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Table of Contents

Foreword by Duncan Epping xvii

Introduction xix

Chapter 1 • Software-Defined Storage Design 1

Software-Defined Compute 2

Software-Defined Networking 2

Software-Defined Storage 3

Designing VMware Storage Environments 4

Technical Assessment and Requirements Gathering 5

Establishing Storage Design Factors 6

The Economics of Storage 10

Calculating the Total Cost of Ownership for Storage Resources 11

Information Lifecycle Management 13

Implementing a Software-Defined Storage Strategy 15

Software-Defined Storage Summary 16

Hyper-Converged Infrastructure and Virtual SAN 18

Virtual Volumes 18

Classic and Next-Generation Storage Models 19

Chapter 2 • Classic Storage Models and Constructs 21

Classic Storage Concepts 21

RAID Sets 25

Virtual Provisioning 44

Storage Tiering 49

Storage Scalability Design 54

Storage Management Tools 57

Multitenanted Storage Design 58

Quality of Service 59

Data Deduplication and Data Compression 60

Storage Device Security 61

Hardware High Availability 61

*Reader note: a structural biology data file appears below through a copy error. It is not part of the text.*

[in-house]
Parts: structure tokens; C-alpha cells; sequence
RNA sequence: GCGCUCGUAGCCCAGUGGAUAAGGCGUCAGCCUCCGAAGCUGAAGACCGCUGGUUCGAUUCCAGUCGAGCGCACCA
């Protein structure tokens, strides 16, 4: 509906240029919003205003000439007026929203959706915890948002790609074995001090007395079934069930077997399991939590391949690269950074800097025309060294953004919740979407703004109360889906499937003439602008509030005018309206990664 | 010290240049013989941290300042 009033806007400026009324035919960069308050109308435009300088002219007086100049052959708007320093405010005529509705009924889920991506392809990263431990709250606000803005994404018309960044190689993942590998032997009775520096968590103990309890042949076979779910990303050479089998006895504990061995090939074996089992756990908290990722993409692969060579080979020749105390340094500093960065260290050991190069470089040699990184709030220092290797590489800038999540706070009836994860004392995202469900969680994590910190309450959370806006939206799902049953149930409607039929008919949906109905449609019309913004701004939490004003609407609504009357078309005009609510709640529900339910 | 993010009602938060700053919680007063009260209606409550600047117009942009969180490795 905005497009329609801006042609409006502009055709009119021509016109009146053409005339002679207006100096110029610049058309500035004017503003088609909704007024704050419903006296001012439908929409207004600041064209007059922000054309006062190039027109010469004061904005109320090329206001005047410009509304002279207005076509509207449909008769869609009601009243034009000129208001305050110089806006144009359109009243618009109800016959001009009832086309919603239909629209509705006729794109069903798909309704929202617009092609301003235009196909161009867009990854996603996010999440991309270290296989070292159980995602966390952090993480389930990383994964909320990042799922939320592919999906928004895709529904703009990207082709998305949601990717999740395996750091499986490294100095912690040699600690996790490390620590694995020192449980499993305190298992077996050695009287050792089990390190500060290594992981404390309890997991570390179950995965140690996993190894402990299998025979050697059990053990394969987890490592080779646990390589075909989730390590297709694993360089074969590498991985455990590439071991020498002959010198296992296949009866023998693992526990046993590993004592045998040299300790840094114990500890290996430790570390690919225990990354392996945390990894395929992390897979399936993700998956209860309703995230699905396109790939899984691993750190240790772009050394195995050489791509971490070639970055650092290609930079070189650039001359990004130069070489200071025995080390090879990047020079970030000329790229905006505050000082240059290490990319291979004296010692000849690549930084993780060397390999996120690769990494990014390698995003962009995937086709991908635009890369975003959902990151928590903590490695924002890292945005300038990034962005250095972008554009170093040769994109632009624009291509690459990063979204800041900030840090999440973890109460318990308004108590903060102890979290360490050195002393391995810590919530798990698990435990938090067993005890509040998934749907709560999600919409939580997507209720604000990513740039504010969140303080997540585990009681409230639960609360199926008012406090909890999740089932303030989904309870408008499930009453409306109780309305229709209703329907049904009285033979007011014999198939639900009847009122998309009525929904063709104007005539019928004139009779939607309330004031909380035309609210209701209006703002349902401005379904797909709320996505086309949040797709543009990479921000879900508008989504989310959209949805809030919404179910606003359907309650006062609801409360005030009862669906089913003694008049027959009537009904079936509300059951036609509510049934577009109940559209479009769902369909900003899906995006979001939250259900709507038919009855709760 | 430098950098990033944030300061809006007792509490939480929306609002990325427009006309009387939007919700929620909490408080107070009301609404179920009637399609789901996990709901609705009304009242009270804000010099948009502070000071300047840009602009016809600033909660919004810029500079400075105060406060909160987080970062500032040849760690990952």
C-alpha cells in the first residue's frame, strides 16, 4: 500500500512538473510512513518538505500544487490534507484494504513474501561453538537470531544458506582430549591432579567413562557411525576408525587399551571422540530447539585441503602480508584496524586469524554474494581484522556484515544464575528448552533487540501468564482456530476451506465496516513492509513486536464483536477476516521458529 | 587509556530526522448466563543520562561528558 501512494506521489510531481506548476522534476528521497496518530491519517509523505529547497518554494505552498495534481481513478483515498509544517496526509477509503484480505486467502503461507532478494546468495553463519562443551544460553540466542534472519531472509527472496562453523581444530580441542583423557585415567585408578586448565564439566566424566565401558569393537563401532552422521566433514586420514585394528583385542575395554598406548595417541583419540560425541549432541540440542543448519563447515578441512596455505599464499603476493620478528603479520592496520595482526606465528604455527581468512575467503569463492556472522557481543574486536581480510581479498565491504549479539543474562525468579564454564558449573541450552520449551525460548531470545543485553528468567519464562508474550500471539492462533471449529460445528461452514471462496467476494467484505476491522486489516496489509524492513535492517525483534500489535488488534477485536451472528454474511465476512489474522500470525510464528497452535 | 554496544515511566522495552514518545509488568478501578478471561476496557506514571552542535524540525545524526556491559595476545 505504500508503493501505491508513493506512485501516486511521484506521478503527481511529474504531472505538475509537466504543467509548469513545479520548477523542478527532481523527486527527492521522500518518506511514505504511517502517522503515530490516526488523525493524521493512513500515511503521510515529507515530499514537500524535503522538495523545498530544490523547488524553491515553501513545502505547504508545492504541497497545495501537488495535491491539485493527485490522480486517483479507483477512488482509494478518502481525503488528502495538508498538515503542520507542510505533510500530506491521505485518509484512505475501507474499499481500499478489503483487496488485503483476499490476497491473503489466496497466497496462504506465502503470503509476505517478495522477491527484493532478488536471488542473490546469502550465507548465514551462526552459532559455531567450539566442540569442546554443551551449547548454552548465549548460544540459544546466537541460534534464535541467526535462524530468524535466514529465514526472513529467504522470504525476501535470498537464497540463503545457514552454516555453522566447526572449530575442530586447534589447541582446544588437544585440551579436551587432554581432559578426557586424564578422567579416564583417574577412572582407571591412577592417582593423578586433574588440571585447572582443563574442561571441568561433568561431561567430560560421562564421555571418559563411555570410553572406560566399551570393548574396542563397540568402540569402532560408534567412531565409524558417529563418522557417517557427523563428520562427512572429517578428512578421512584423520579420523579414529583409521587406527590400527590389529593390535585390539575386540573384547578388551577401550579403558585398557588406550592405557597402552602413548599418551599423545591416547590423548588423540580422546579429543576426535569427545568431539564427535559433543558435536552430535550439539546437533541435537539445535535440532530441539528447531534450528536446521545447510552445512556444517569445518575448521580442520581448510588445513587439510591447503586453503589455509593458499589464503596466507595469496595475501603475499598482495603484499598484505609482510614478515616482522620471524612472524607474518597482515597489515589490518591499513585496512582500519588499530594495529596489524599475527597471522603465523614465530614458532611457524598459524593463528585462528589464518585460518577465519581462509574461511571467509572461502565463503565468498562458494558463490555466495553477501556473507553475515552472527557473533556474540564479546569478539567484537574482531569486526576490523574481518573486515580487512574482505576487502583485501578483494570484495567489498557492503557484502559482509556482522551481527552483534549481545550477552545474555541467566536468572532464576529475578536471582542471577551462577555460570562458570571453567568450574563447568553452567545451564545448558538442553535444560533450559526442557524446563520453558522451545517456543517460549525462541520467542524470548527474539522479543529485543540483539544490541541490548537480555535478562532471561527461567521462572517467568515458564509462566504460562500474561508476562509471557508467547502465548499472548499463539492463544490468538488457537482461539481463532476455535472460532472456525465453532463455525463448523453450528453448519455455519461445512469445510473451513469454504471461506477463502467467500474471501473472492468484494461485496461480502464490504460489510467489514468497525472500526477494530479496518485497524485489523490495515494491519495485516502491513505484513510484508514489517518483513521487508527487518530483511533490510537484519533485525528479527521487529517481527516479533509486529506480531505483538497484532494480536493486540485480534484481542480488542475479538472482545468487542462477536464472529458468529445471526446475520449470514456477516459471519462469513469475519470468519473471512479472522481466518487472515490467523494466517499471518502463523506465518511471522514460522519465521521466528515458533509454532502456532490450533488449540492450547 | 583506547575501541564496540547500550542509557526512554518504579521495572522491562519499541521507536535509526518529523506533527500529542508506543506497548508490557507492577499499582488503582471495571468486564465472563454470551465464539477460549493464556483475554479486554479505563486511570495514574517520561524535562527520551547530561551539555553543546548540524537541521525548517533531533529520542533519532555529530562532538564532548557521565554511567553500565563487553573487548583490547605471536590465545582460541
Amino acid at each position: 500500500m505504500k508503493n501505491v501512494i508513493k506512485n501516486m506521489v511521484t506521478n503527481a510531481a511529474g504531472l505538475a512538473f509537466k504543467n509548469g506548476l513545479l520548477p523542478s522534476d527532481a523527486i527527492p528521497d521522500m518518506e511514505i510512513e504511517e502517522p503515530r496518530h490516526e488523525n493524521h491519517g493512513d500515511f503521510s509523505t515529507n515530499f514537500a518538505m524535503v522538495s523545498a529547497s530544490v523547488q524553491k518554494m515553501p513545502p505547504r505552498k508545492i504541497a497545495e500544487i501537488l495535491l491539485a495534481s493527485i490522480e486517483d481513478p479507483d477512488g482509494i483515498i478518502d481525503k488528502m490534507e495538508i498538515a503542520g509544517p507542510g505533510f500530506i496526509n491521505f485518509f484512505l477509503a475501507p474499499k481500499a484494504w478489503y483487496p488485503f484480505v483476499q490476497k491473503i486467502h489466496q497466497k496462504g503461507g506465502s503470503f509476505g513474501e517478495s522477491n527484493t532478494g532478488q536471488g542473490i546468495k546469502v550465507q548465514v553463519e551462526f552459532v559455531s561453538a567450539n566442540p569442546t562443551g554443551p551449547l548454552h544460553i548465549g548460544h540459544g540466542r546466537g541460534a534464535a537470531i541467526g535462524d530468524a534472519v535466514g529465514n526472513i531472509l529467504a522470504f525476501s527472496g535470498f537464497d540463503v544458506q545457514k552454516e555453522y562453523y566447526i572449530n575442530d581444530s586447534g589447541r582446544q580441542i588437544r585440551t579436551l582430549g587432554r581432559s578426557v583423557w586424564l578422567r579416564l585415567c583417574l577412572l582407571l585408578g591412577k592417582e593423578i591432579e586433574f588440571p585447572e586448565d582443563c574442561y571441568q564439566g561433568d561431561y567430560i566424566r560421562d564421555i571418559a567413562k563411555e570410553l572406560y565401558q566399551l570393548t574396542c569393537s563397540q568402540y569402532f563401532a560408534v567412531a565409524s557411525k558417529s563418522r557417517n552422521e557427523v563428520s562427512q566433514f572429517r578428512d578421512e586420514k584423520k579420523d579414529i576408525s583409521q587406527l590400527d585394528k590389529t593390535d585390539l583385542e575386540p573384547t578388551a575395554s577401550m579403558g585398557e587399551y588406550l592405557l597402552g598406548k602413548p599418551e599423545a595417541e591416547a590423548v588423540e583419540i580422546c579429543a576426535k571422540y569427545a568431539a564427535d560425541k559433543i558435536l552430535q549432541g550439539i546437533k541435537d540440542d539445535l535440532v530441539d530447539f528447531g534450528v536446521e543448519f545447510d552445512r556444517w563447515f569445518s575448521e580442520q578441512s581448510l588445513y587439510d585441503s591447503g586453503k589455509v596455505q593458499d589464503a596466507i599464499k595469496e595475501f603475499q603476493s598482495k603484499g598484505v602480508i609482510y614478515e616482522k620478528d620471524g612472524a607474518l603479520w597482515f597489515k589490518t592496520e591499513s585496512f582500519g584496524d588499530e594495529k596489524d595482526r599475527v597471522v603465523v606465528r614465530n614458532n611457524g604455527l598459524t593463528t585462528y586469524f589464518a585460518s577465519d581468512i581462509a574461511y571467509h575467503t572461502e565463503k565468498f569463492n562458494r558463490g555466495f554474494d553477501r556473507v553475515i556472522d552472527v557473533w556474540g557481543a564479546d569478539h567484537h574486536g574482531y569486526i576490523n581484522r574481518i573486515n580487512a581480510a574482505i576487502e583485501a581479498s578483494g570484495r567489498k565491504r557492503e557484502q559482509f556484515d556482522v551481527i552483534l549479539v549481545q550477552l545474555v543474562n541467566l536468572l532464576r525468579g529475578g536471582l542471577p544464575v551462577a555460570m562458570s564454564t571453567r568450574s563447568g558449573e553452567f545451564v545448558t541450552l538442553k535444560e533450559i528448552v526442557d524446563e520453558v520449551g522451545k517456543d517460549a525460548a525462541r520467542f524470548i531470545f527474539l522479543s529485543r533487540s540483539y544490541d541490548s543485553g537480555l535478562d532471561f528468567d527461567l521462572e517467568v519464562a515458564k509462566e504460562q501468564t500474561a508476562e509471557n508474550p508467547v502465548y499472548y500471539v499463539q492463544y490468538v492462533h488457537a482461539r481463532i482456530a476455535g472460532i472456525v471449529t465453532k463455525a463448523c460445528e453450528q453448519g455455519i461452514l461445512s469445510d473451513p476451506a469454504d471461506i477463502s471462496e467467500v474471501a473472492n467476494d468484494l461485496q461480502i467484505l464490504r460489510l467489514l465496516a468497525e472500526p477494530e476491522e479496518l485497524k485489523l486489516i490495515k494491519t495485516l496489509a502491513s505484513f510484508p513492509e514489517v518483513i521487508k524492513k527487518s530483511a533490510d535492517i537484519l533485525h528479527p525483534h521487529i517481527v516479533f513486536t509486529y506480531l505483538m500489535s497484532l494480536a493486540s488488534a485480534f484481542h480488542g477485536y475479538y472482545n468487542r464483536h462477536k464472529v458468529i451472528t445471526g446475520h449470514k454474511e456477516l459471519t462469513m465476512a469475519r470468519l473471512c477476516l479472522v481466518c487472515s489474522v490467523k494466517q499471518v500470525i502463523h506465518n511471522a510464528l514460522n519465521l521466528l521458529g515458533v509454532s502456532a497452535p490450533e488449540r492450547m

Storage Array–Based Disaster Recovery and Backups 62

Storage Array Snapshots and Clones in a Classic Storage Environment 63

vSphere Metro Storage Cluster 65

All-Flash Disk Arrays 65

vSphere Storage Technologies 67

Virtual Disks 68

Virtual Machine Storage Controllers (vSCSI Adapters) 71

Datastore 73

Raw Device Mapping 79

When to Use RDMs over VMFS or NFS? 81

Storage vMotion and Enhanced vMotion Operations 81

Datastore Clusters 82

Storage Distributed Resource Scheduler 83

Storage I/O Control 85

Classic Storage Model—vStorage APIs for Array Integration 89

Classic Storage Model—VASA 1.0 90

VADP and VAMP 91

Boot from SAN 92

Classic Storage Model—vSphere Storage Policies 94

Tiered Storage Design Models in vSphere 95

Sub-LUN System Access 98

Chapter 3 • Fabric Connectivity and Storage I/O Architecture 101

Fibre Channel SAN 102

Fibre Channel Protocol 102

Fibre Channel Topologies 115

Switch-Based Fabric Architecture 117

Security and Traffic-Isolation Features 125

N_Port Virtualization and N_Port ID Virtualization 131

Boot from SAN 132

Fibre Channel Summary 132

iSCSI Storage Transport Protocol 135

iSCSI Protocol Components 135

iSCSI Traffic Isolation 137

Jumbo Frames 138

iSCSI Device-Naming Standards 138

CHAP Security 139

iSCSI Network Adapters 140

Virtual Switch Design 143

iSCSI Boot from SAN 148

iSCSI Protocol Summary 148